The approach to Fuente de Cantos, which is one of those towns you can see from so far away you become convinced you'll never actually arrive.
All’s going well since I last wrote. It’s actually looking like rain, here in Villafranco de los Barros (well, actually several kilometres outside in the La Almazara albergue).
Saturday and Sunday were somewhat cooler than earlier—more like really warm spring days, than serious summer (though I realize that real summer here is even hotter). Today was overcast, and it’s extremely windy.
I’m rather in the middle of nowhere, pilgrim-wise. I know of a few people who are definitely behind, and I assume a number of people I know are ahead, but so far there are no pilgrims here. That’s probably mainly because tomorrow’s walking stage is long anyway, and I’ve added to mine by staying here. Oh, well, I’ve done a few relatively short days. I’ll probably survive.
The pilgrim situations stays pretty much the same. I’ve met a few more French pilgrims, one more Dutchwoman, and a few more young pilgrims, and have heard of a Japanese man and another Canadian. There are a number of Spanish people on bicycles—some at least heading for Santiago—but I haven’t met any walking. The albergues at major stops tend to be full at night, but at the moment I don’t think walkers would have a huge problem with accommodation, since cyclists generally arrive quite late to fill up the albergues. Of course I’ve been avoiding the major stops for the last few days, so I’m not the best authority, but I have talked to a few people who are in a better position to know what’s going on.
More pilgrims seem to want to walk completely alone than on the Camino Francés, and some chose this route precisely for its supposed solitude, which isn’t much in evidence (although there are still a lot fewer pilgrims than I found on the Camino Francés even in October). Actually, I’ve had a fair bit of walking solitude pretty much by accident—I often seem to leave a bit later than everyone else, regularly get lost finding my morning arrows, and then walk slowly. So everyone else disappears up ahead.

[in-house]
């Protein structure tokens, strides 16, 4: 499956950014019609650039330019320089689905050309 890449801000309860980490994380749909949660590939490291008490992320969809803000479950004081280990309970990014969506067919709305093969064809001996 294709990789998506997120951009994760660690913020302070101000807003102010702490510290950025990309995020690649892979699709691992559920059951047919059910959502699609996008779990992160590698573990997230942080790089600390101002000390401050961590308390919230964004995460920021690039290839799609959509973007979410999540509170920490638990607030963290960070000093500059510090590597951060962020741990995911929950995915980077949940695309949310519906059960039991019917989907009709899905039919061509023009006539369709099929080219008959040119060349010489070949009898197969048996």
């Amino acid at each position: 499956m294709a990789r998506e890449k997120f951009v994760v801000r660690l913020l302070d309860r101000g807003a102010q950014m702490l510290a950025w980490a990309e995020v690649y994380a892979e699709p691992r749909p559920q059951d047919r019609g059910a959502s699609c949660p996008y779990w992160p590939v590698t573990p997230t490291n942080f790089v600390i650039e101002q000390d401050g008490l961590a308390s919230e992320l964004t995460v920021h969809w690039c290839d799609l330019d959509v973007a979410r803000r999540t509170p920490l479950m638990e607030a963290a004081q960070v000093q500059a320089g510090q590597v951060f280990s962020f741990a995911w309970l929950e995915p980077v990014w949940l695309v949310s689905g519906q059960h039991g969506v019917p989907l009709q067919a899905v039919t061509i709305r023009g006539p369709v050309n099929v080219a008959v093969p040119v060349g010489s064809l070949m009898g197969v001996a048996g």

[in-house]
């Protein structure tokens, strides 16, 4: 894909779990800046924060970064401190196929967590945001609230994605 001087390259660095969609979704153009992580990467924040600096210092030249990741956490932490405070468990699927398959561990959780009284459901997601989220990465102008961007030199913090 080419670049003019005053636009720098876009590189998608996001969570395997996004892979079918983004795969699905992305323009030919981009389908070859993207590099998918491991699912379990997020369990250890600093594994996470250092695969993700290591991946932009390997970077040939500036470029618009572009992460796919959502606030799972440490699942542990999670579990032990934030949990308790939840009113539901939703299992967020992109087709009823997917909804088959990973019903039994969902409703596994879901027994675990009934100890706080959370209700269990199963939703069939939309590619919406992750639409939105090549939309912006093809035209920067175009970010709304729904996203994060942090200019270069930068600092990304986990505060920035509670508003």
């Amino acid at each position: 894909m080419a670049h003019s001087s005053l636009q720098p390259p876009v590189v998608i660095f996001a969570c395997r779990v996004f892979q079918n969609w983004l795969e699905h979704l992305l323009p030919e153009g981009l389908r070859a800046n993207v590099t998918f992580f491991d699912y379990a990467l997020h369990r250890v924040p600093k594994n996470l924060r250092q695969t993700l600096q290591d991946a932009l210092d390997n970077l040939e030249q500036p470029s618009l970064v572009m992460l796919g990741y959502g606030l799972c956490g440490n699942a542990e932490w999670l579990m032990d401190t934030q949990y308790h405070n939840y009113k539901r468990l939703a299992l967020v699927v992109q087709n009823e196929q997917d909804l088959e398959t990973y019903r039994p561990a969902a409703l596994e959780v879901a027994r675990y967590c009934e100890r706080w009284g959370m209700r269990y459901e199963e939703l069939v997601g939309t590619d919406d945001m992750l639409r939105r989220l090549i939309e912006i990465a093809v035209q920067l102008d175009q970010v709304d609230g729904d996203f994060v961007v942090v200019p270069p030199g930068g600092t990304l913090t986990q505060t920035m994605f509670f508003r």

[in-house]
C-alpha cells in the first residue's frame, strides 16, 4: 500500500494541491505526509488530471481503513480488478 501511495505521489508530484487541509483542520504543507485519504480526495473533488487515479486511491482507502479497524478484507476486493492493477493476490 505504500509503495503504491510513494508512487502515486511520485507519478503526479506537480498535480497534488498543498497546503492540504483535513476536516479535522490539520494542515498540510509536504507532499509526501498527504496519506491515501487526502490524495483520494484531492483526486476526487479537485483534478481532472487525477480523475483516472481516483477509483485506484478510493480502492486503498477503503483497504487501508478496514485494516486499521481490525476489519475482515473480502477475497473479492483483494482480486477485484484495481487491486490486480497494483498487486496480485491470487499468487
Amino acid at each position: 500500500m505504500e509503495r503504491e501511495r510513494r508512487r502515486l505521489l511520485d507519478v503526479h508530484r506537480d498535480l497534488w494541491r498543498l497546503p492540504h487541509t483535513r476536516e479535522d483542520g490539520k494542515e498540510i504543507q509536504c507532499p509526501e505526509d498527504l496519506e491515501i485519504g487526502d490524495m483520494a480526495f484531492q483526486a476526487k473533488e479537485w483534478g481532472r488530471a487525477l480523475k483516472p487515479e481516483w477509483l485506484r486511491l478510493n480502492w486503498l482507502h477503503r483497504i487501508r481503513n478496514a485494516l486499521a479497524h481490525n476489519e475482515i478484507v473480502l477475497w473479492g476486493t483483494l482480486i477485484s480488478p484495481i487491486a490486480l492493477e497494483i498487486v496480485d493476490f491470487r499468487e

There isn’t a lot of specifically pilgrim accommodation in this area, so I’ve been staying in albergues turísticos. These are kind of like paradores (beautiful old buildings turned into five-star hotels), only not quite five-star. They’re beautiful, but much less impressive buildings that have largely dorm accommodation. Anyone can stay in them, but pilgrims generally save about €5.
They’re a step up from pilgrim albergues, price-wise, but also in terms of what you get for your money. There’s soap in the bathrooms. There’s bedding on the bunk beds, so no rustling of sleeping bags. They generally give you a huge, fluffy towel —today’s came wrapped in plastic (well, they’re huge and fluffy compared to my minuscule sports towel). The last two used to be convents; the one I’m in now is a gorgeous building that used to house an oil press.
Day 6: Monesterio to Fuente de Cantos (22 km)
I was on a grocery run in Fuente de Cantos when I ran into a procession. Since Semana Santa hadn't started yet, and there wasn't a huge crowd, I assumed it was some sort of rehearsal.
Up until Monesterio, I’d mainly been seeing the same people each evening. We all started out on the same day, and had been walking the same stages because there weren’t a lot of options. In Monesterio, a bunch of us had dinner together to say goodbye. Netty from the Netherlands was heading home; Ip from Denmark was going to go farther the next day than the rest of us planned to walk; and his fiancée, Anni, was going ahead to Mérida to nurse her wounded feet and hope they’re capable of serious walking by the time Ip catches up to her.
(Practical note: if you’re travelling with a member of the opposite sex, a ring could come in handy in Monesterio, and having the same last name wouldn’t hurt. Apparently hotel receptionists are keen to avoid “immorality” in their hotels. One man and woman I know who were travelling together were only grudgingly permitted single beds in the same room.)
I’d left Andalusía for Extremadura on my fifth walking day, but the landscape didn’t really begin to change until the next day (see the photo at the top of this post). I’d been walking for a while with Hermione, an Englishwoman who’s actually walking from the Canary Islands to her home in England (via a ferry from Santander), when we found ourselves surrounded by rolling hills—like the English moors, Hermione said.
It was a beautiful, highway-less walking day. The somewhat cooler weather didn’t hurt, either.
I had a relaxing afternoon and evening in the albergue turístico (which is nice and has a free computer with very slow Internet), wandering around town and chatting with other pilgrims.